That was the last time I saw him...47 years ago! And, though it's been so long, his passing hit me. Obviously brought to the surface many pleasant memories. Maybe it's that next piece of childhood that we have to let go of, or realizing how fast time flies, or just realizing how much of life we have filled up...I dunno. I'm glad I was reading Twitter last Thursday or I might have missed it. Mr. Dark's passing is sad to me, but not knowing...that would have been very sad.

I'll see you on the roads - Al

"One child lost is too many...one child saved can change the world"  



Monday, September 8, 2014

Sticks and Stones (and Hills) WILL Hurt Me!!



"She went past me like I was sitting in my bathtub reading a book" - Anita Ortiz commenting on Darcy Africa passing her at 92k of the 100k Miwok Race









When I was a kid growing up in New Jersey about a hundred years ago, I used to wonder what it would be like to be all grown up. My last post dealt with the craziness of being active daily in those younger days and how I wonder if that helped shape the 67 year old body that I carry around now. Here I am, still wanting to get up early in the morning and shake it up with nature for a while. I feel like Sylvester Stallone or Robert DeNiro in "Grudge Match"...going through the same motions, but in slow motion.

I’m really struggling with my race-goal times these days (This is where we insert the Serenity Prayer, especially the part about “…the serenity to accept the things I cannot change; courage to change the things I can; and wisdom to know the difference.“) Ah, the wisdom part. It’s so damn intangible. Last Saturday, I ran another of the local Southeastern Trail Series Races. This one was the Ridge to Ridge race and consisted of 21+ miles of hilly, rooty, rocky, trail that gradually (from about a mile into it) eats you up. It has about 3100' of elevation, which if you're reading this in Colorado sounds like a flat single track. The worst part is the Yellow/White connector which is a trail that rises 600' over exactly a mile and has suitcase sized Lower-Appalachian-Trail-hardness rocks that don't give any when you trip into them. You do this loop twice and there is no doubt the second time is a real "let's get that heart rate up to maximum" test. As you know, I don't like to write race reports and I won't write one here. I have read some great race reports, but I just don't have the journalistic talent to make mine sound in any way interesting, at least to anyone but me.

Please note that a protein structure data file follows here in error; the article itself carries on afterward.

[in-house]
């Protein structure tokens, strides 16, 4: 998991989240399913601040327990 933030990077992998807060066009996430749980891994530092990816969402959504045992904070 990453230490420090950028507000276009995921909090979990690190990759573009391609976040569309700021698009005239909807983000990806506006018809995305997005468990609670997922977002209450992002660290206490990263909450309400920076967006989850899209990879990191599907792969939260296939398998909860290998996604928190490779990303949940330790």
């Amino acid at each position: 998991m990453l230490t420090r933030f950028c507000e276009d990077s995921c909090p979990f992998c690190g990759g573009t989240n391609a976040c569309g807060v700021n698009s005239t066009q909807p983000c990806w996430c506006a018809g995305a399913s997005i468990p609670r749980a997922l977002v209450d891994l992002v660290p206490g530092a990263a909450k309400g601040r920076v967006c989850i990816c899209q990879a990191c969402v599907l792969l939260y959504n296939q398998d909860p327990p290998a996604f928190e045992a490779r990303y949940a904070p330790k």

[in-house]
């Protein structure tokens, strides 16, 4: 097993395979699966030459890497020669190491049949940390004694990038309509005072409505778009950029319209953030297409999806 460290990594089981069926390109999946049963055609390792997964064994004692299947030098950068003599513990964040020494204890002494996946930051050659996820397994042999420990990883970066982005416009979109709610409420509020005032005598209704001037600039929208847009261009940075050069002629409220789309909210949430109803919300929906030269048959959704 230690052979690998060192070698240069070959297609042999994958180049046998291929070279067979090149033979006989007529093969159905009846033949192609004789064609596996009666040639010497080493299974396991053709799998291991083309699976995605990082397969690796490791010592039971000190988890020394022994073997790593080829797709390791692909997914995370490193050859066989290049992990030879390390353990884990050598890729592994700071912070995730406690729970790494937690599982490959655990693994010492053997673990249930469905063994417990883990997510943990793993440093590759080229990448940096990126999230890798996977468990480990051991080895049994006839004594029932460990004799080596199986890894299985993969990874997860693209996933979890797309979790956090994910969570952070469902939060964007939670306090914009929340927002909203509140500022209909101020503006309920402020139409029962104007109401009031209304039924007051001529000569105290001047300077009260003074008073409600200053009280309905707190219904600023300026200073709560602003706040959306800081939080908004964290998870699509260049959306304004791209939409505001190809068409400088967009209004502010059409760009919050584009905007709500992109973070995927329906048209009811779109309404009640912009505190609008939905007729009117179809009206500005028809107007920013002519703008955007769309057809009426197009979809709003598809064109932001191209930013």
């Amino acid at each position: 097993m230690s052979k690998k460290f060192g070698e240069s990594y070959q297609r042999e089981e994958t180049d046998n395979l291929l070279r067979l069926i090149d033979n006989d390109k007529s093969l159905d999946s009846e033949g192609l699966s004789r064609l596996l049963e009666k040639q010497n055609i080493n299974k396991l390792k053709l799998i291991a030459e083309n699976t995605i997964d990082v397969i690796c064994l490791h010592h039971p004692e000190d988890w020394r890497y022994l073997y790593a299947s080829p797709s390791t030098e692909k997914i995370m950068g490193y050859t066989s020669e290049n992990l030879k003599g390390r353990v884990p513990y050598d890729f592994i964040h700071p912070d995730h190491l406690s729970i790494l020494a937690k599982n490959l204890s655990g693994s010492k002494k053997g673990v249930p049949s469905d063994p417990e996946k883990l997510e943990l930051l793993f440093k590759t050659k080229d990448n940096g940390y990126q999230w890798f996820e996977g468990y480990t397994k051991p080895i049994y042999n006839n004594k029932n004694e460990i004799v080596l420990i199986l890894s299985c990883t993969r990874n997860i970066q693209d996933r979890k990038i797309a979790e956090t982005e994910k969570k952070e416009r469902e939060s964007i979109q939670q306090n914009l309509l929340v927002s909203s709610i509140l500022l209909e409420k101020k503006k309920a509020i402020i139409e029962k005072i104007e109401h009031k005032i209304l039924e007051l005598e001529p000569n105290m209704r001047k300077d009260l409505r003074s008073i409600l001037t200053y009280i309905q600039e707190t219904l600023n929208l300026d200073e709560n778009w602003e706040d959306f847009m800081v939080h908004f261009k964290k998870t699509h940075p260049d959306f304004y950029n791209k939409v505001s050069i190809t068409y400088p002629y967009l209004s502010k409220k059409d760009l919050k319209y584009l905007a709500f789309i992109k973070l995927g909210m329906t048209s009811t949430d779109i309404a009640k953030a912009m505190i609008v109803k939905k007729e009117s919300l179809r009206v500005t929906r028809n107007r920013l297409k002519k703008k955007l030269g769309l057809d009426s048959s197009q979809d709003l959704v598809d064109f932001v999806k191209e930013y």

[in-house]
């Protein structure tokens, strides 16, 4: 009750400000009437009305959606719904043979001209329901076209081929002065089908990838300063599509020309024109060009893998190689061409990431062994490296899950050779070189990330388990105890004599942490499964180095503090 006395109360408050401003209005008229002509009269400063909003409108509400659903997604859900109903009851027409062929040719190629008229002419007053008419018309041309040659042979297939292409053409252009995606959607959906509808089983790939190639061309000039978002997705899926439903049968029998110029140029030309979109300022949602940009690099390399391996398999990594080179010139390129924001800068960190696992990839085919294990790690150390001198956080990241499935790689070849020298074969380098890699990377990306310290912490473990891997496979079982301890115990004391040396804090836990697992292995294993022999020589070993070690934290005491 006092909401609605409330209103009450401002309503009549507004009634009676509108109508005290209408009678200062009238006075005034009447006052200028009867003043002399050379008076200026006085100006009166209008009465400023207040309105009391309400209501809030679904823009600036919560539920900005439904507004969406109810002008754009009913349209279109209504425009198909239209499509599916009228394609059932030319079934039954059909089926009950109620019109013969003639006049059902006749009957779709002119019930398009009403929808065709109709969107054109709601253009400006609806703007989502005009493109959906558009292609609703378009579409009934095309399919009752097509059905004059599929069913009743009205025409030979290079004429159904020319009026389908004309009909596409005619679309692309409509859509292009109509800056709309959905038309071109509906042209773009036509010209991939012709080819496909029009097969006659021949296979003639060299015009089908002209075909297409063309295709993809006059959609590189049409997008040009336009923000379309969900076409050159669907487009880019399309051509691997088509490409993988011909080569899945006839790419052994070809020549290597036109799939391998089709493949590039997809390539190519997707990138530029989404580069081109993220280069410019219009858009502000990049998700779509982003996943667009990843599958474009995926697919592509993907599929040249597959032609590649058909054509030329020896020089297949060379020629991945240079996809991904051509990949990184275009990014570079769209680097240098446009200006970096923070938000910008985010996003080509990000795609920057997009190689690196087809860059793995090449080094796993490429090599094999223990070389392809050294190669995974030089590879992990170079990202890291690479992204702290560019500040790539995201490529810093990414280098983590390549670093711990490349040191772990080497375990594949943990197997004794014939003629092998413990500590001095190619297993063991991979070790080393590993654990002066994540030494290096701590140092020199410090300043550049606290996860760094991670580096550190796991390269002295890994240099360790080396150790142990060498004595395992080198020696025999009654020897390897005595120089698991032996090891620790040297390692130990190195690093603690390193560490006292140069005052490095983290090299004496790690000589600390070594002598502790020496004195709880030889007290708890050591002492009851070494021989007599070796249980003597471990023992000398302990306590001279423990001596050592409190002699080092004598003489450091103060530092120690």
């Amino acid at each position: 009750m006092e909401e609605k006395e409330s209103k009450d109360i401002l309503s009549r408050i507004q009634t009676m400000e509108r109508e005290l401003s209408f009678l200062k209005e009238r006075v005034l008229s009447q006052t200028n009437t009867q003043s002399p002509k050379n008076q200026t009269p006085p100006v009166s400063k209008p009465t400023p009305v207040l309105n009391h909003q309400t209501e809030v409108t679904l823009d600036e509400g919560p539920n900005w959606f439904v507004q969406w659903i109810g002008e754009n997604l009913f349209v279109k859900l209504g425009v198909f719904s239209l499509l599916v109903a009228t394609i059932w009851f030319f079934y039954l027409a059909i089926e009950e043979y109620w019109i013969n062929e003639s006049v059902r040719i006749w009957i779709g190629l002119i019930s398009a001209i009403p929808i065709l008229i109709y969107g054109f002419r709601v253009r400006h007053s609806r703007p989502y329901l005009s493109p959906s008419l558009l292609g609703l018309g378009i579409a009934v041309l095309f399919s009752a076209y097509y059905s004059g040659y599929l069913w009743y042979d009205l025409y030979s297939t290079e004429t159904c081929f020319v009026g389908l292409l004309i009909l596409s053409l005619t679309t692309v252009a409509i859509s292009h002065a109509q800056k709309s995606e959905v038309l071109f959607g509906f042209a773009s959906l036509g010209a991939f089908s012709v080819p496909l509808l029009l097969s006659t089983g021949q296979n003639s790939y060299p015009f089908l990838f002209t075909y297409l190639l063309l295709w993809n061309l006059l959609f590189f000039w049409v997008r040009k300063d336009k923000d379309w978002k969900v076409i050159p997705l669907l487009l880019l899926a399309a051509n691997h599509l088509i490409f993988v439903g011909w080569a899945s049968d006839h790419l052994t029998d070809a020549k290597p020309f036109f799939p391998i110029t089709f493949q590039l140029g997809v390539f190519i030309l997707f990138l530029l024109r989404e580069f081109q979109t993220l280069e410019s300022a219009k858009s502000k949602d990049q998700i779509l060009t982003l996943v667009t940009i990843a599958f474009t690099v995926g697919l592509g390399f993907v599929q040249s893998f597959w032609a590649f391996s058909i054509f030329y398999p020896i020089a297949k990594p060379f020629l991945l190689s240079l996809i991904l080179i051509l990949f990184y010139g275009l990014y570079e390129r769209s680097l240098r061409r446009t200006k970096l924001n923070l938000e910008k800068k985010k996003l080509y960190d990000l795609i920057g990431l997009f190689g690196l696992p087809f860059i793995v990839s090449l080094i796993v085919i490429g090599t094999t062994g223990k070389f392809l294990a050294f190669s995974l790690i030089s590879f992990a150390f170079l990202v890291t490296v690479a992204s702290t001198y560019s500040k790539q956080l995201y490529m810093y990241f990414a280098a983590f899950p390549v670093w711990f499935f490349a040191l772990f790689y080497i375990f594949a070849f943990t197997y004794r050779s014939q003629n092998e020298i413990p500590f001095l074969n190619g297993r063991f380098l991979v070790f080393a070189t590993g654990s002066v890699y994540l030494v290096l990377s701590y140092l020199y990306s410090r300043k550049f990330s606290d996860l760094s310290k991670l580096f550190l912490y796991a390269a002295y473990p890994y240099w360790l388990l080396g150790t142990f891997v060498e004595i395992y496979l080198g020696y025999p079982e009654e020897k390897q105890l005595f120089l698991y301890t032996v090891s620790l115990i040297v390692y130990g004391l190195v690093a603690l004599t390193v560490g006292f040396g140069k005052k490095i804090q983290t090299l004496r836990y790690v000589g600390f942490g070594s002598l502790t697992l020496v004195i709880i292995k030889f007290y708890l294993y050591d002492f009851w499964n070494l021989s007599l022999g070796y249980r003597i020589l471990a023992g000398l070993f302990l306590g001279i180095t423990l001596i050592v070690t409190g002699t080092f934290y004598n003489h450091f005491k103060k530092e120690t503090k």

But, the gist of this cloud over me is that I am 67 years old, which is not THAT old, but older than I've ever been. The age doesn't bother me, it's the daggum slowness that accompanies it on the road or trail. It's the declining balance that usually makes itself known as I'm trying to navigate a stream by stepping on the well-placed (for anybody else) rocks. Near the end of a long race, you know, that point where you're close enough to realize you might finish this god-forsaken test, but not close enough to say Yahoo yet...actually, I usually don't say yahoo until I'm directly under the finish banner...actually, there is no Yahoo, it's just a very slight pumping my fist into the air about the height of my chest, I feel like I'm nine million years old. I’m past-dead. A Coke will usually re-ignite the spark of life, but I am spent. A happy, proud spent, but spent none-the-less. And MUCH more spent than the runner in my head should be.

I’ve been running marathons since 1979 and Ultras since 1981 with a somewhat varying degree of self-competitive success this entire time. In the first 20 years or so, I put in some pretty good times, was competitive with the general group of runners around the same age, and hit some peaks that I'm rather proud of. Running was fun. Running faster and farther was funner. In my mind, the party was just starting. But dang, who’s the jerk that invited Father Time? In the early 2000's, I began to have some ankle pains that began to limit my performances. I realized that as I grew older, there was, of course, a birthday-candle-to-race-performance ratio that was not going in my favor, but this ankle thing was a wildcard that was dealt. I watched my times go off the Continental Shelf but I kept at it because I just didn't want to let go. I'm a PT, did my exercises, got orthotics, wore all kinds of supports, but when you pound down 3-4 times your body weight on your ankles EVERY step, it just doesn't give it a very good chance to improve if you keep trying to run long distances. So, I eased up for a couple of years, ran VERY slow and cut down the training mileage a heap. Gradually, very gradually, the ankles got better, not great, but better. They still stiffen up after sitting a while, stairs are a test in mental tenacity, and there is a loss of range of motion that doesn't allow me to jump higher than a cup or further than foot or two. If I see a snake on the trail, I can't jump out of the way, so I just scream like a little girl and hope the snake laughs itself to death. A few years ago, I re-entered the Ultra world and have been testing the the limits since.